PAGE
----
That being said, I would recommend you look further into ZFS since it is quite a bit more complicated than just building a standard Windows/Linux server with a simple data share.

ZFS is very RAM hungry, and the rule of thumb is 1GB of RAM per 1TB of physical disks. Since you want to use 30TB of physical disks, that means you'll need a recommended 30GB of RAM. (32GB per configured DIMM standards) The minimum recommendation for ZFS is 8GB of RAM, and people have run into trouble with using that small of an amount of RAM on large arrays. You could probably get away with 16GB since this is just a home environment, but RAM is pretty cheap, and well worth it if you want to run additional processes on the server.

I would recommend something like a ASRock C2550D4I mini-ITX motherboard, 4x8GB ECC RAM, and a nice mini-ITX case as recommended in the posts above (Fractal Design or Lian-Li).
 
Last edited:

ZenDragon

[H]ard|Gawd
Joined
Oct 22, 2000
Messages
1,698
For ZFS you'll want to follow the recommended specifications. That means something that supports ECC RAM.

ZFS checksums the data, then it checksums the metadata used by ZFS, and it checksums those checksums as well. If your data gets corrupted in memory before it is written (using non-ECC), ZFS will write and checksum the corrupted data without even letting you know. This has a very high probability of corrupting your entire array. ZFS doesn't have a pre-mount consistency checker or tool that repairs file system damage. I have seen this happen to people over on the FreeNAS forums, and I have seen it happen in real life to clients who don't follow the ECC recommendation. It is a rare occurrence, but it can happen.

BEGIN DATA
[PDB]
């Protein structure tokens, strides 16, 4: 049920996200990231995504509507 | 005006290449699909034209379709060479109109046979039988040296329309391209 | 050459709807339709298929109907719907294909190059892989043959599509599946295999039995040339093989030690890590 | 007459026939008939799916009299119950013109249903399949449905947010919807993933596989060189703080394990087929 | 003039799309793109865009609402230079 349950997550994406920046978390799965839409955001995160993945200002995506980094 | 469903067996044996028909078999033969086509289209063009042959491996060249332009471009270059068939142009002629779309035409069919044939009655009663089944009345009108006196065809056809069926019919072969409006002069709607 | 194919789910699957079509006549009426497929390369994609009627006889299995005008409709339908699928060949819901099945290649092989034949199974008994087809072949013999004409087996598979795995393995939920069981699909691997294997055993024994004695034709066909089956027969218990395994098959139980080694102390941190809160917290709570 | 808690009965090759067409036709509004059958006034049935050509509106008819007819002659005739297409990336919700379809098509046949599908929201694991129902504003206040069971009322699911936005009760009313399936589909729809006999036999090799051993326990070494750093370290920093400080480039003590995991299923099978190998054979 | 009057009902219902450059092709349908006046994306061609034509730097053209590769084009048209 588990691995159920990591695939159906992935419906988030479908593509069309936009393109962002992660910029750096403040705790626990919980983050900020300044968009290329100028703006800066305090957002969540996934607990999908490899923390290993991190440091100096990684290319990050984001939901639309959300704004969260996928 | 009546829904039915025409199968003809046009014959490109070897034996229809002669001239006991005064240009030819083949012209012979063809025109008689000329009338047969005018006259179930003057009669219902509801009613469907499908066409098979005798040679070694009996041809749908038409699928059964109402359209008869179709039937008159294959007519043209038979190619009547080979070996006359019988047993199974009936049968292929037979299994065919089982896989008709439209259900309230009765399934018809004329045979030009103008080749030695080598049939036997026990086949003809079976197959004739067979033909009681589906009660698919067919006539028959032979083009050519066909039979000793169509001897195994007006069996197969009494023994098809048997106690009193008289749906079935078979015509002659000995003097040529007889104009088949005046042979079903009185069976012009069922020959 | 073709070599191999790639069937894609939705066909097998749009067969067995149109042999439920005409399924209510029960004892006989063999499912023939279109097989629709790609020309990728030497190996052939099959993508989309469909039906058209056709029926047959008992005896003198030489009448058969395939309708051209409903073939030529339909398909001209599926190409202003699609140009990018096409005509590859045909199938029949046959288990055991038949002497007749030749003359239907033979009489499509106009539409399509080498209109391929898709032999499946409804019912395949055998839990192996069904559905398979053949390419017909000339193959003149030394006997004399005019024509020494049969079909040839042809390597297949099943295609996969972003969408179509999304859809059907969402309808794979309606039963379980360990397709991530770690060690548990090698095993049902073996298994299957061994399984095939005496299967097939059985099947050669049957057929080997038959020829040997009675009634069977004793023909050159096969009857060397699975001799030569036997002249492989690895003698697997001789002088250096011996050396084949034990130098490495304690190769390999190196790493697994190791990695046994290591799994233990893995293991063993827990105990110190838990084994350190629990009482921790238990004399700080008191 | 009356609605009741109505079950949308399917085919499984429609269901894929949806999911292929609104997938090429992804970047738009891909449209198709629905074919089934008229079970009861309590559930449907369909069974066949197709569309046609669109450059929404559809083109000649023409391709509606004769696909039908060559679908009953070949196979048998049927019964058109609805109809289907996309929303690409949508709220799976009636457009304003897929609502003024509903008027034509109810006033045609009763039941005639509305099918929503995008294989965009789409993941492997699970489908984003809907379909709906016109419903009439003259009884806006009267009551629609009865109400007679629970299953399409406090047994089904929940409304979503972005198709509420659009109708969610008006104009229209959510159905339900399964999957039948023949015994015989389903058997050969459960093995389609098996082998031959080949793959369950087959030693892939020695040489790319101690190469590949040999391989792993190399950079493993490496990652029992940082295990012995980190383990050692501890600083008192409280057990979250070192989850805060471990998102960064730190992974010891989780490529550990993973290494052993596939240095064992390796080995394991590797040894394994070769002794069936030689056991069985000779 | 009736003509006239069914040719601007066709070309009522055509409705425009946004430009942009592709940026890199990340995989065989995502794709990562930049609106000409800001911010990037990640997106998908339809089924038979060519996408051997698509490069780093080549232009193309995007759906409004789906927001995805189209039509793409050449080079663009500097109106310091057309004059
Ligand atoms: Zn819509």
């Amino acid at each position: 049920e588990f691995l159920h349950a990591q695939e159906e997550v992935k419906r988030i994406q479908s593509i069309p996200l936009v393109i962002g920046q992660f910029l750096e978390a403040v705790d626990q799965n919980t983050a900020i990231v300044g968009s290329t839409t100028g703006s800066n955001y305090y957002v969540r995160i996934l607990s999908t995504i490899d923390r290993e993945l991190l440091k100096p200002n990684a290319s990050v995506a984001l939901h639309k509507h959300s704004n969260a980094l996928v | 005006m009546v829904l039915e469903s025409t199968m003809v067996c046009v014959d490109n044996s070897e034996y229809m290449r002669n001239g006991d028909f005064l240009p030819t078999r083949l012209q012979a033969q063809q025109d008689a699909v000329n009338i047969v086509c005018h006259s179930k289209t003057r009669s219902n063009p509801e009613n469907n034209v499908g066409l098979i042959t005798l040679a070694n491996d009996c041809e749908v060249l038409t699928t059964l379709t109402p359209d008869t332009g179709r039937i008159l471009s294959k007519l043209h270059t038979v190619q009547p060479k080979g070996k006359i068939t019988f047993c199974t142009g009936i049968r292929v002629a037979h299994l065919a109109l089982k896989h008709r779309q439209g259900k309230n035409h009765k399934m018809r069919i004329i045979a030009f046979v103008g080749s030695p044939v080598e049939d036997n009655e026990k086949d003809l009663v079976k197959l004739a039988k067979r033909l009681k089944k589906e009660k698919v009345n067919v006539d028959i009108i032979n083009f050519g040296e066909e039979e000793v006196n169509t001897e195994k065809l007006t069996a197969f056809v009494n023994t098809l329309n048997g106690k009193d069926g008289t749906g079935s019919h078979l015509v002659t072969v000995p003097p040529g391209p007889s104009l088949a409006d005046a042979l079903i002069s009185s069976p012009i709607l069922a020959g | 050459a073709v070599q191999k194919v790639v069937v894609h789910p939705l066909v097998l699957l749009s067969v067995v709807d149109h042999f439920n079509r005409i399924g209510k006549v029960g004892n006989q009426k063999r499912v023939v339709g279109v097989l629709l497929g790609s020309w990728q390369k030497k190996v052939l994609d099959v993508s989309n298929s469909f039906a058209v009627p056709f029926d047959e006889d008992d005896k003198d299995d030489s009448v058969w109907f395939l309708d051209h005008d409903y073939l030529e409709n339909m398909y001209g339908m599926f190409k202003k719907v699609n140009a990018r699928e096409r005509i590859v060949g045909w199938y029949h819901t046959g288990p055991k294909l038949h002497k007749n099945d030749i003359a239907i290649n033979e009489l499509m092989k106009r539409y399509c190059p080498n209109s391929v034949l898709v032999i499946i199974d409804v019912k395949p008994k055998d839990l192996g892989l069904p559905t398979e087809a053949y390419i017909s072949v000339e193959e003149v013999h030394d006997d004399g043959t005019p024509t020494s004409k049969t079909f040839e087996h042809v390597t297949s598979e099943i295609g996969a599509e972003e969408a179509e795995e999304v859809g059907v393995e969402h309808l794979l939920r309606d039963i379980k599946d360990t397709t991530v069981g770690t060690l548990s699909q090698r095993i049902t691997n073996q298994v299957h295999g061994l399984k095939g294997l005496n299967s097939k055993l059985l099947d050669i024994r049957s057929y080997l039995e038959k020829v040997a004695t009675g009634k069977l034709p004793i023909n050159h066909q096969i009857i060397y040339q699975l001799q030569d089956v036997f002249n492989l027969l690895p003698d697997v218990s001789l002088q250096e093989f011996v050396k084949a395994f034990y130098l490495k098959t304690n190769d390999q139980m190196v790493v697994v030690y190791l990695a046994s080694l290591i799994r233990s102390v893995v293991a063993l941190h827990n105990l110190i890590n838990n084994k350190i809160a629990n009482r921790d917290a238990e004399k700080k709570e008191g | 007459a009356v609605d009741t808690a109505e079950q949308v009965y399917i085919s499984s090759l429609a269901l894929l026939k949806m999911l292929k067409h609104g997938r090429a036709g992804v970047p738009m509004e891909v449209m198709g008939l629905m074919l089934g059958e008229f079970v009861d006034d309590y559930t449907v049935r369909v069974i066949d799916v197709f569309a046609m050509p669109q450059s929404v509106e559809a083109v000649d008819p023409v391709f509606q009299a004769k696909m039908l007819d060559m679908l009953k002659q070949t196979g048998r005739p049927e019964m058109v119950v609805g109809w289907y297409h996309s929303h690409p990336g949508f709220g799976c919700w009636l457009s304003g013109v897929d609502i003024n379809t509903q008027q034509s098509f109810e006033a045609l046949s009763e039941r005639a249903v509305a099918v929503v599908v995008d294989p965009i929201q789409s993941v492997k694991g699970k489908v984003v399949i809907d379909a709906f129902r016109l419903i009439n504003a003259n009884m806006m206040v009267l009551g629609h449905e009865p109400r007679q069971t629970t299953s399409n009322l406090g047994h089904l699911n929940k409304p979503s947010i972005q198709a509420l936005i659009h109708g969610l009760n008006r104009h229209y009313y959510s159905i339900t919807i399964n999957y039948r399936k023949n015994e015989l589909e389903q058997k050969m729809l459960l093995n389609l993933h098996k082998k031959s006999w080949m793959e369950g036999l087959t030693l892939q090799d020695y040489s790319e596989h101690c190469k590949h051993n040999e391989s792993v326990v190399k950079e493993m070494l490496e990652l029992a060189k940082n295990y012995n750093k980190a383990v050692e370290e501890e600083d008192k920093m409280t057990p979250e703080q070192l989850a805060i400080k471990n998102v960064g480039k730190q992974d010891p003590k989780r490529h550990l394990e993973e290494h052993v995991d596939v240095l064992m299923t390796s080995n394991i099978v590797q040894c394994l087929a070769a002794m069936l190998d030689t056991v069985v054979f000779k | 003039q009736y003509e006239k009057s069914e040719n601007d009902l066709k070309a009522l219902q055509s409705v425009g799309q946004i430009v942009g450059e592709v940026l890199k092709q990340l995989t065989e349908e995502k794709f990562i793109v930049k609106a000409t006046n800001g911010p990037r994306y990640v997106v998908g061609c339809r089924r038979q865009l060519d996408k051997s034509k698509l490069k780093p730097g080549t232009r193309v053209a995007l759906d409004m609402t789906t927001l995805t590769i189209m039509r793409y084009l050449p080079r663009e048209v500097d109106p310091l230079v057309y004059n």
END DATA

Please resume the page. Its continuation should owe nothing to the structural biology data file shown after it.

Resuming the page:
That being said, I would recommend you look further into ZFS since it is quite a bit more complicated than just building a standard Windows/Linux server with a simple data share.

ZFS is very RAM hungry, and the rule of thumb is 1GB of RAM per 1TB of physical disks. Since you want to use 30TB of physical disks, that means you'll need a recommended 30GB of RAM. (32GB per configured DIMM standards) The minimum recommendation for ZFS is 8GB of RAM, and people have run into trouble with using that small of an amount of RAM on large arrays. You could probably get away with 16GB since this is just a home environment, but RAM is pretty cheap, and well worth it if you want to run additional processes on the server.

I would recommend something like a ASRock C2550D4I mini-ITX motherboard, 4x8GB ECC RAM, and a nice mini-ITX case as recommended in the posts above (Fractal Design or Lian-Li).

Supermicro has some entry level itx server motherboard that take ECC ram as well. I've used one in the office and never had an issue with it. Most also have built in raid functionality.
 

w1retap

[H]F Junkie
Joined
Jul 17, 2006
Messages
13,268
I agree. The new Xeon-D is pretty awesome. The only downside is, DDR4 ECC memory is still pretty expensive compared to DDR3 ECC, and the performance gains per dollar aren't really justifiable for a home NAS which doesn't see the same workload as a corporate server environment.
 

raksasas

Limp Gawd
Joined
Dec 14, 2002
Messages
477
I just want to thank everyone. I should have posted a few days ago but I went with the ASRock C2550D4I and the LIAN LI PC-Q25B case.